According to the U.S. Travel Association, more than half of American workers had unused PTO time in 2018. The same study found that unused PTO added up to over 768 million vacation days that year.
Some workers are afraid to use PTO. HR may not be aware of the unwritten expectations in various departments. Managers and peers might feel overworked when anyone takes vacation. Even when they need a break, social pressure may demand an excuse like a medical reason for absence.
Unused PTO isn’t even beneficial for companies since employee burnout lowers productivity and increases turnover. Encouraging employees to use PTO can protect their mental health and reduce the misuse of sick days for unapproved vacations.
How using PTO helps the company
Many of us take employee benefits for granted, but how does Paid Time Off serve the company’s best interest? Why should a company pay employees not to work?
Employees who get vacations and family time have a better work-life balance. Workers who make a habit of skipping vacations will expect raises and other rewards. When the Christmas bonus doesn’t justify all the missed little league games, hard working parents may look for a less demanding workplace.
Everybody has experienced flagging productivity after burnout or insufficient sleep. Employees need breaks periodically to refresh and stay motivated. One study found that performance reviews improved by 8 percent for every 10 hours of vacation time an employee took. A continuous grind makes it harder for workers to think creatively in problem solving. Once in a blue moon, a vacation may help a team leader take a step back and find new ways to improve efficiency.
Many workers are unsure whether they’ll be judged for using all their PTO. Some colleagues don’t want the extra work of covering for someone else’s absence. Others worry that taking a vacation might be held against them during the employee review process. Unused PTO creates unnecessary resentment and tension in the company culture.
If your company compensates workers for unused PTO, then you’re paying more than their full salary for the year. Even if your state allows PTO to disappear with “use it or lose it” policies, there can still be long term costs in turnover and declining employee health. The accumulated stress and frustration can drag down the company’s overall morale.
Tips for encouraging employee to use PTO
There’s a difference between “giving” employees PTO and making sure they feel free to use it. A little encouragement can help reduce the amount of unused PTO.
Discuss the benefits of taking a vacation from work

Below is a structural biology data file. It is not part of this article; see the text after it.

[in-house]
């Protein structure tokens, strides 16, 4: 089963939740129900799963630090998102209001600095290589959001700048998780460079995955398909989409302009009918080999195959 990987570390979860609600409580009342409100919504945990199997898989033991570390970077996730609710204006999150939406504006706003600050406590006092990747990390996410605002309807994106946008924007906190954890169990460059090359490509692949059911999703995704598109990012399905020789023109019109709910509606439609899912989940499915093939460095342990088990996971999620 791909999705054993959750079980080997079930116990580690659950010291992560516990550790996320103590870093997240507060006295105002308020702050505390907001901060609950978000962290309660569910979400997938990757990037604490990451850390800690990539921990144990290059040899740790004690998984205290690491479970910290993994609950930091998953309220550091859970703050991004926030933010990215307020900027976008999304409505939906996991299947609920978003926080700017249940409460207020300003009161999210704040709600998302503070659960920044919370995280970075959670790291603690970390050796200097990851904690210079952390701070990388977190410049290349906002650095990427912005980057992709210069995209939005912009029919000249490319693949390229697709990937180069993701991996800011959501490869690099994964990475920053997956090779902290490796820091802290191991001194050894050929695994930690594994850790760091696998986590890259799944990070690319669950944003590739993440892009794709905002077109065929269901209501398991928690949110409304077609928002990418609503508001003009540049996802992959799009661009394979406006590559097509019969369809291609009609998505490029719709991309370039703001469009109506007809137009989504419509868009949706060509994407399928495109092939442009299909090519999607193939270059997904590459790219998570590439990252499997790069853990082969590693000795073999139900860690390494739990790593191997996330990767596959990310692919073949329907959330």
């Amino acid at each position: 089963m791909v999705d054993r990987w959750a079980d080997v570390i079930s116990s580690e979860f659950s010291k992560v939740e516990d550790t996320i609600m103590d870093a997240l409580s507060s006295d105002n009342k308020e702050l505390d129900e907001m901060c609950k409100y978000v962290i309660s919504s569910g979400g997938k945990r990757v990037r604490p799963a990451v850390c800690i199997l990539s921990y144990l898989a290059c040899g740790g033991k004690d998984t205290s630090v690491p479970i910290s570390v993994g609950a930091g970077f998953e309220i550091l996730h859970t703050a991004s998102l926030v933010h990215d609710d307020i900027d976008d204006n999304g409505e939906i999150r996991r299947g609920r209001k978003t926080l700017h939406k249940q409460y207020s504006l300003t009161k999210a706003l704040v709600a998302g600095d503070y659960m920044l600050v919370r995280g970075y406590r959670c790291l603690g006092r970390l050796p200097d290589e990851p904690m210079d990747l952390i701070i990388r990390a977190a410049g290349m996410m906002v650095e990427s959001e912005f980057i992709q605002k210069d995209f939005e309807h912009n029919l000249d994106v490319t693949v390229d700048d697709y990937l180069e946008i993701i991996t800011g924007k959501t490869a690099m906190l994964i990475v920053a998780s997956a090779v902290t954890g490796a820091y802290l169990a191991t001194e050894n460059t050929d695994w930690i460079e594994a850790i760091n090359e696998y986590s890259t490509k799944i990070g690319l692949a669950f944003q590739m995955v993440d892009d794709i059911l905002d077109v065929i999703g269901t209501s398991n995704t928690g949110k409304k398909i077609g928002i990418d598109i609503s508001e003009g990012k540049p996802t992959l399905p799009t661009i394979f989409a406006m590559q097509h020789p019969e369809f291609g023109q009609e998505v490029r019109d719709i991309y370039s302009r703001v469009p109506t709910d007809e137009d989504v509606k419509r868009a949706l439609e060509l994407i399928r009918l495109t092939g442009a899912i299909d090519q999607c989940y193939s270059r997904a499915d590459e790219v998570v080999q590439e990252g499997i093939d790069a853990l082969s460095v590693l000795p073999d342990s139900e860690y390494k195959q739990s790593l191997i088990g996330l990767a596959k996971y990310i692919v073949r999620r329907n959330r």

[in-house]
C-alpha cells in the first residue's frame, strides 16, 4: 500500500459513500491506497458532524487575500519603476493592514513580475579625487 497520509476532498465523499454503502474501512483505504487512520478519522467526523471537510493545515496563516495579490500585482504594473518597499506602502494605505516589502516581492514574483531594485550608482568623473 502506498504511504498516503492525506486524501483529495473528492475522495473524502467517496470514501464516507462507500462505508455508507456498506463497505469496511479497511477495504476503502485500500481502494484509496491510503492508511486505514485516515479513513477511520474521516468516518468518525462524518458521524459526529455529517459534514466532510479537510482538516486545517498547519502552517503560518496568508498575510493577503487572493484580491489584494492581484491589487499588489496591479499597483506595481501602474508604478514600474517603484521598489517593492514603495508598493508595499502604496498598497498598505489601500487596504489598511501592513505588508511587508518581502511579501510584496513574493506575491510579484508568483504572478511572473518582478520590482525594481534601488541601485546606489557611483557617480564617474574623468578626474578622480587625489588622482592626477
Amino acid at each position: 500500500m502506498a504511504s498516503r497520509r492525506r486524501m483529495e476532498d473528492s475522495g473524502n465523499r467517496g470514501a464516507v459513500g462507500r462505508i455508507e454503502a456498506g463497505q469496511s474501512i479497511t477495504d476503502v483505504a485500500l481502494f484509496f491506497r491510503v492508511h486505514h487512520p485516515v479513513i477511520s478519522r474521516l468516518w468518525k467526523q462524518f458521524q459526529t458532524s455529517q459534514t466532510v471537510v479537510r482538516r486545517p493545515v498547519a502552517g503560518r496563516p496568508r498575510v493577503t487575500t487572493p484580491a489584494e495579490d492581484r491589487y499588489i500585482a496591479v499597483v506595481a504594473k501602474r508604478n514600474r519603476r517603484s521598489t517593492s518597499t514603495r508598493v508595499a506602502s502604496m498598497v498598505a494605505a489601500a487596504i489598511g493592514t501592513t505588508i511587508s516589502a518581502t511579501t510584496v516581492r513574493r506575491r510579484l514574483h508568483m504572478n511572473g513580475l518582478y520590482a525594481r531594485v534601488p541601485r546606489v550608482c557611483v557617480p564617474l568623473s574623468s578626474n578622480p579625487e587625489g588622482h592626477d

Talk to staff about the positive benefits of shorter and longer breaks. Talk about work-life balance in the workplace, making that value a higher priority in your company culture. Use Employee engagement surveys to track personal motivation levels and burnout.
Communicate PTO and time off policies clearly
Clear PTO policies are must-haves for your employee handbook. Make it easy for workers to request time off, and make sure that supervisors try to accommodate reasonable requests.
Set a reasonable but firm deadline for PTO requests
Your business needs to maintain productivity, and so managers need enough time to cover gaps. A firm deadline in the handbook will make it easier to be consistent.
Discourage vacation shaming
Make sure that managers and team leads discuss PTO with a positive spin. HR can send out reminders to workers who have accrued a certain amount of PTO.
Offer some, but limit vacation rollover
A limited amount of rollover can encourage those hard workers to take advantage of their surplus. Employees with dependents may save up their PTO because they see it as a way to make sure Family Medical Leave doesn’t hurt their paycheck.
Allow employees to fully unplug
People on vacation shouldn’t be treated like on-call remote workers. Try to have all necessary answers and resources set aside in advance. Cross-train workers to prepare for a colleague’s vacation, then it’s a great opportunity to make your system more resilient.
Managers and HR lead by example
Ambitious workers may worry that taking PTO will hurt their chances at future promotions, so you need to be clear that everyone is encouraged to use time off. Managers and team leaders can model appropriate behavior in giving their team a heads-up and making sure important tasks are covered.